The exercise of our supervisory power, at this time, would be inappropriate. The Fifth Circuit Judicial Council is currently reviewing the local rules of the nine district courts within the circuit.9 Pursuant to the recently amended Fed.R.Civ.P. 83, the judicial council of each circuit is to examine all local rules to determine, in part, whether they "promote inter-district uniformity." Notes of Advisory Committee on the 1985 amendments to Rule 83. That examination is underway in this circuit. Simultaneously, a separate effort to harmonize the rules of Louisiana's three districts is in progress. We are reluctant to short-circuit or hamper those efforts in any way by precipitous action, particularly where no harm to Frazier has been demonstrated. We would merely note in passing, and without indicating any view on the merits, that in this circuit, only Middle Louisiana has a rule similar to those here challenged.
For the foregoing reasons, the judgment of the district court is AFFIRMED.
IRVING L. GOLDBERG, Circuit Judge, dissenting:
I dissent because I do not believe that the challenged residency-or-office requirement can withstand even the most deferential judicial review.
The majority correctly notes that the challenged rules are both overinclusive and underinclusive. See majority opinion, supra, at 1054. General rules tend to be imprecise. The question in deferential equal protection analysis is how imprecise the challenged rules are or, as the majority puts it, whether the rules create "a classification 'whose relationship to an asserted goal is so attentuated as to render the distinction arbitrary or irrational.' " Id. at 1053 (quoting City of Cleburne v. Cleburne Living Center, --- U.S. ----, ----, 105 S.Ct. 3249, 3257, 87 L.Ed.2d 313, 324 (1985)).1 The Supreme Court has described the legal standard applicable in deferential equal protection analysis as follows:
A classification "must be reasonable, not arbitrary, and must rest upon some ground of difference having a fair and substantial relation to the object of the legislation, so that all persons similarly circumstanced shall be treated alike." Royster Guano Co. v. Virginia, 253 U.S. 412, 415, 40 S.Ct. 560, 561, 64 L.Ed. 989, 990 (1920).
Reed v. Reed, 404 U.S. 71, 76, 92 S.Ct. 251, 254, 30 L.Ed.2d 225 (1971) (applying rationality review).2 Upon a review of the record in this case I conclude that the challenged rules are indeed unreasonable and arbitrary.
According to the majority, the stated and implicit goal of the residency-or-office rules is "to foster the efficient and effective administration of justice." Majority opinion, supra, at 1053; see also Matter of Frazier, 594 F.Supp. at 1183. It cannot be enough for these purposes that particular administrators or bureaucrats "like" the challenged rules or think that they are a good idea since they have always been the rules. Yet an examination of the trial testimony reveals that this is essentially the justification that has been offered in support of these rules.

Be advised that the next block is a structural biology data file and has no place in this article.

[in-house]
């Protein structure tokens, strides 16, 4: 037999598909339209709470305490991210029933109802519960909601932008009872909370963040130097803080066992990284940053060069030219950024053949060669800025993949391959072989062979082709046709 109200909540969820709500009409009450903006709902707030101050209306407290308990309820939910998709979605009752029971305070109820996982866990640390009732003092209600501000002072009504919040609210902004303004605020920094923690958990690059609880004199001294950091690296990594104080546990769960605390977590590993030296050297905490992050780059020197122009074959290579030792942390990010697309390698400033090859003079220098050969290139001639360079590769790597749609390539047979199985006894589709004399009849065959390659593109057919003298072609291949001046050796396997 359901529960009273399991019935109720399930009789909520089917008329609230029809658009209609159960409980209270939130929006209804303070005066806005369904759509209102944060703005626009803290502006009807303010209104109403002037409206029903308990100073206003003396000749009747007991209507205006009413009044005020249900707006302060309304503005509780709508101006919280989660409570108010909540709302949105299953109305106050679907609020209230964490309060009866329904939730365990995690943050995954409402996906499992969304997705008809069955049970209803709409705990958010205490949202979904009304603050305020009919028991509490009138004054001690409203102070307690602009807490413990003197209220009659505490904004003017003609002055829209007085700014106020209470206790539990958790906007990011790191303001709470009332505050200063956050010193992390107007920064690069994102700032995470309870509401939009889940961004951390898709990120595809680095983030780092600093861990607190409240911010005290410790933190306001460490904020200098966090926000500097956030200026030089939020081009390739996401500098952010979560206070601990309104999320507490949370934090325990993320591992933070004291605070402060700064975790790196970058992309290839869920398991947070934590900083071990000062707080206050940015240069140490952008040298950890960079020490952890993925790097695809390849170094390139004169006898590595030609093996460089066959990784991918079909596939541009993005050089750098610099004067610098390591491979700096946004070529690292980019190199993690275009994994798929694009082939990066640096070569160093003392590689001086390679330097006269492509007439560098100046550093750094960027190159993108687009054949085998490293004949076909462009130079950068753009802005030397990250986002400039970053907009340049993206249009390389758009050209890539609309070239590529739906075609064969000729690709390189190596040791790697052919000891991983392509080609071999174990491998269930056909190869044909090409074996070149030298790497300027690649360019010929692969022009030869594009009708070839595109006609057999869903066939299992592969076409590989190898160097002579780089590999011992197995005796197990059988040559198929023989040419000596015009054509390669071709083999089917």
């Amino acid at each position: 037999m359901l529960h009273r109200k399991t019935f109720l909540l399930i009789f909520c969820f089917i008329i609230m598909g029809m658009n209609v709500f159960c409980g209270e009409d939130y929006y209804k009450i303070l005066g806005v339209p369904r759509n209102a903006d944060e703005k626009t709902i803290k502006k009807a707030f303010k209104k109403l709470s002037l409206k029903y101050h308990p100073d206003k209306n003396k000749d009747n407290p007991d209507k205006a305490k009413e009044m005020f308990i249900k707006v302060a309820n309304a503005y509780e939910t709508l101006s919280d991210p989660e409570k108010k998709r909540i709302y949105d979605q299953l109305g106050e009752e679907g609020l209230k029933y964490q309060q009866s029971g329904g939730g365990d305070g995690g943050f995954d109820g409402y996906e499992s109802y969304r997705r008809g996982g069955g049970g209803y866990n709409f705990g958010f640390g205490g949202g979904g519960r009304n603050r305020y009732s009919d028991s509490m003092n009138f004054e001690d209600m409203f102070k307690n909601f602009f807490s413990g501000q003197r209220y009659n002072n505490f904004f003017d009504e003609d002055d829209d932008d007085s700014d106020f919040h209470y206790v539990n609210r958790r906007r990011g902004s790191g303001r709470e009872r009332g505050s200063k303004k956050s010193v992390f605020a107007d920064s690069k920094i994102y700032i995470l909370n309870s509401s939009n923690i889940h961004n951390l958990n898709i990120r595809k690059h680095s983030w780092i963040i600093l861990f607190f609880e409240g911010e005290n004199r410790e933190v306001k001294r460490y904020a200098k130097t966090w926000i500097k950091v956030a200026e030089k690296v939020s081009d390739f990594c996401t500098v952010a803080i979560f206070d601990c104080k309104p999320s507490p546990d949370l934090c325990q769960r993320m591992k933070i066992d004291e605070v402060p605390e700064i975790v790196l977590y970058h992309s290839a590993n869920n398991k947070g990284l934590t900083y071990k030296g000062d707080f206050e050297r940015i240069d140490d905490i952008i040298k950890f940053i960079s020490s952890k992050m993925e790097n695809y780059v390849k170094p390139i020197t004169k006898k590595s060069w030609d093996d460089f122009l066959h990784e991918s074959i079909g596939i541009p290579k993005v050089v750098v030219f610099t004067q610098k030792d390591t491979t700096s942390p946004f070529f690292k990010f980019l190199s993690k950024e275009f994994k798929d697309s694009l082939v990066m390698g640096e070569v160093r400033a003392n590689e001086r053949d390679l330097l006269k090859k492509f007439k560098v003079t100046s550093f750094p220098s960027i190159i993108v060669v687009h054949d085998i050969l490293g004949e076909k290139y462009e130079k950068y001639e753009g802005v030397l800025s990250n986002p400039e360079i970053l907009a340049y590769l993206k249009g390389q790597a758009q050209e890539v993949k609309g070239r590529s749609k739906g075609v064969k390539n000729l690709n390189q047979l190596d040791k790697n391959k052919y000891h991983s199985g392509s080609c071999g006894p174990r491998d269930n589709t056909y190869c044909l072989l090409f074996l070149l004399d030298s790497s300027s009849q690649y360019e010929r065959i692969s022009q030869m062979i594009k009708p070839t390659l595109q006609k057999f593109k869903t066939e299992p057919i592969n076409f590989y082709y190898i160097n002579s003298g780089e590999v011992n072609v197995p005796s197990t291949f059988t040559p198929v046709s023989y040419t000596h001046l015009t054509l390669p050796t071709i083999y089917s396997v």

The defendants in this case put on five witnesses at trial: the clerk of the Eastern District Court, two magistrates from the Eastern District, and two judges from the Eastern District. As might be expected, all five witnesses made sweeping, conclusory declarations to the effect that their residency-or-office rules were a reasonable means of furthering the legitimate governmental goal of efficient and orderly administration of justice. See, e.g., Tr. at 216, 233, 246, 270, 291. Beyond these self-serving conclusions of law, however, several interesting themes emerge from a review of the testimony: (1) the local rules are, as it were, sacrosanct, and any departure from them would lead swiftly and inevitably to ruinous chaos and certain disaster; (2) non-resident lawyers and other outsiders (the "out-of-staters") have a bad attitude in that they show insufficient interest in or respect for the local rules; (3) the "out-of-staters" are the main cause of trouble in the Eastern District.
Clerk Whyte testified that "Lawyers in Louisiana give us fewer problems than lawyers outside Louisiana. And to tell you the truth, I wondered why myself." Tr. at 162. According to Whyte,
Also they are--again, not universally, but generally more often, I will say more often less responsive. It is not as easy to get them to return a telephone call. It's more difficult to get them to return a telephone call, and generally to comply with the rule when they have been spoken to.
Id. at 156.
Magistrate Johannesen elaborated on the defects of out-of-state lawyers as follows:
Well, the problem I've encountered with the out-of-state lawyers are that they come into a case, then I tell them to go get the rules and read the rules and follow the rules, which most of them won't do....